In the main I like this but I have been aware that this is not a simple relationship but something that strikes at the core of living in a community. Because I know others, they know me, this means my reputation is much more important than it ever was before. When you are anonymous it doesn’t matter much about your reputation.  If you committed some heinous crime life would be much harder in a small community. True, if there were exonerating circumstances these may be more likely to be recognised (and taken into account), but failing this if you become the outlaw then you might prefer the anonymity of the city rather than the gaze of your fellows.

However, even at a much smaller level this reliance on reputation and knowledge of our fellows is important and, I feel, has beneficial effects on our behaviour. Imagine you are driving through town and someone pulls out suddenly and cuts you up. In the city it is all too easy to jerk the finger and shout the expletives, you’ll never see them again. In this community you might look in the car window and see your elderly neighbour on the way home after a worrisome visit to the doctors, you really don’t want to be shouting and gesticulating. Indeed had you done so you would rightly feel ashamed about your uncouth behaviour.

In the town if you drive along and notice someone with a flat tyre it is quite easy to drive past and reassure yourself that they will have phoned for help. Here, in this community,  you will know that you could be recognised, even if you do not recognise them, and it will be known that you did not help.  Passing on the other side would be the wrong thing to do, your reputation would suffer, and you would tend to feel shame and guilt that you had not taken the opportunity to help a fellow in need. In smaller communities you will tend to work with the same people again and again rather than interacting with many people on single, or a few, occasions. This allows you to develop your reputation by repeatedly showing such characteristics as honesty, fairness, punctuality or diligence. In short, you are able to demonstrate your honour.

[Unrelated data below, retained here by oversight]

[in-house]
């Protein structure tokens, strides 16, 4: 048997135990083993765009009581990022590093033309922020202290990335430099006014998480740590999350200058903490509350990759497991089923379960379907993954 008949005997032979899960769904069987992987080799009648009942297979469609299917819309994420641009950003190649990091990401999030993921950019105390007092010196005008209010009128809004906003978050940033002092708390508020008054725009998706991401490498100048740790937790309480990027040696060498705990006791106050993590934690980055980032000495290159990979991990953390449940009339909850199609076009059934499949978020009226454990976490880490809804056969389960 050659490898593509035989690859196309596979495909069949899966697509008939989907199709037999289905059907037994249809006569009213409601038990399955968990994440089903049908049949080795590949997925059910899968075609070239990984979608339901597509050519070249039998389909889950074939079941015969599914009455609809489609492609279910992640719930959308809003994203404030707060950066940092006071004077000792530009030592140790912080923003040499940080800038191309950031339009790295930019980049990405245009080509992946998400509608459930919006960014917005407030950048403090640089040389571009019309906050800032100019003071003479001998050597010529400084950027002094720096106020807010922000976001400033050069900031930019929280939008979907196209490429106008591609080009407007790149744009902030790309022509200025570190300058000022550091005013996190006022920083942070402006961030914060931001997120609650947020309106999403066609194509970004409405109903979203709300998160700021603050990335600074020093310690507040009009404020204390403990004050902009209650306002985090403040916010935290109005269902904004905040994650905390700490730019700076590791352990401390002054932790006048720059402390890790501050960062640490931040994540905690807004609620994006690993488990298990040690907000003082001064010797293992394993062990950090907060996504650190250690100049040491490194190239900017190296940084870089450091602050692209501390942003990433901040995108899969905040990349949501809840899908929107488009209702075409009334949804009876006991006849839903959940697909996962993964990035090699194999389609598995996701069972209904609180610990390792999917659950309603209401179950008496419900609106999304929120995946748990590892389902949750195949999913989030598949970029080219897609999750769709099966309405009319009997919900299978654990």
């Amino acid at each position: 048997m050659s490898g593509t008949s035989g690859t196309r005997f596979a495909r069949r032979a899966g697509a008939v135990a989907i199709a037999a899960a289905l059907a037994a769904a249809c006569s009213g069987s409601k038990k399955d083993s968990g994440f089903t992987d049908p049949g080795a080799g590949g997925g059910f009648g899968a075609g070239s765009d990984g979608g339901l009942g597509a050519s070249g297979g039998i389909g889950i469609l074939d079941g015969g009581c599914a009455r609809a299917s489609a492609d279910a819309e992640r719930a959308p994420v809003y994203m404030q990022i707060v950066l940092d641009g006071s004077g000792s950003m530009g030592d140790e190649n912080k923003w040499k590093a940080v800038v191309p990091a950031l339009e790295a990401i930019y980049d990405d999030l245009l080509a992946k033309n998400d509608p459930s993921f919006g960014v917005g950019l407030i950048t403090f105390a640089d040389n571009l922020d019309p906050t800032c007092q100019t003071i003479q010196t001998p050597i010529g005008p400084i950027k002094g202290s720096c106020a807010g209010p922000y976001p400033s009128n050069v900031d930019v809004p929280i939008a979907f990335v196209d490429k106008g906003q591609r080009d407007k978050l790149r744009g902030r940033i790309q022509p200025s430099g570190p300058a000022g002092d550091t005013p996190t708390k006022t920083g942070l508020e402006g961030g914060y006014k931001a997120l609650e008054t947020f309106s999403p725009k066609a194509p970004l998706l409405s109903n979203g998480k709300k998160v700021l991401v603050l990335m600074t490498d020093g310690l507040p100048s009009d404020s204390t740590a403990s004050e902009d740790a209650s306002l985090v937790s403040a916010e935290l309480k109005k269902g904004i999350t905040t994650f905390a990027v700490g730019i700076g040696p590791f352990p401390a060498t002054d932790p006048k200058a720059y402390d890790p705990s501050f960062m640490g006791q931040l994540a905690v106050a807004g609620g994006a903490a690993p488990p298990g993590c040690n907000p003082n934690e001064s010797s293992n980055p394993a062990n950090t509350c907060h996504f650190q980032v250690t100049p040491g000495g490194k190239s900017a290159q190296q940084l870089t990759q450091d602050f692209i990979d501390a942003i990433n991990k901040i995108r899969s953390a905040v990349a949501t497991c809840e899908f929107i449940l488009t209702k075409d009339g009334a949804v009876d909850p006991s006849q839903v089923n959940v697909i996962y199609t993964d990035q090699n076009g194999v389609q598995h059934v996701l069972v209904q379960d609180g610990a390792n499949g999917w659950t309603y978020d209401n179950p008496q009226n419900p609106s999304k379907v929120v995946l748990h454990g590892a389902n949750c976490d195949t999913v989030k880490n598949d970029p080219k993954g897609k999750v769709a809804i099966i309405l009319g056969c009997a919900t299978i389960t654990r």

I had not anticipated that a move to a smaller community would put me in closer contact to feelings of shame and its opposite honour. I am glad that it has as it has reconnected me with my own core beliefs. I know what I think is important and I now have to try to live in accord with these principles. This rediscovery of shame is important and beneficial. It is through shame that we change our behaviour, without it we can plod on seemingly oblivious to our failings and mistakes. I fear in larger societies we have substituted a culture of dignity for a culture of honour. We have substituted the right to respect for the duty to earn it.  While this may help maintain social cohesion by asking very little of individuals other then a modicum of good behaviour it means we lose some of the ability for self-improvement.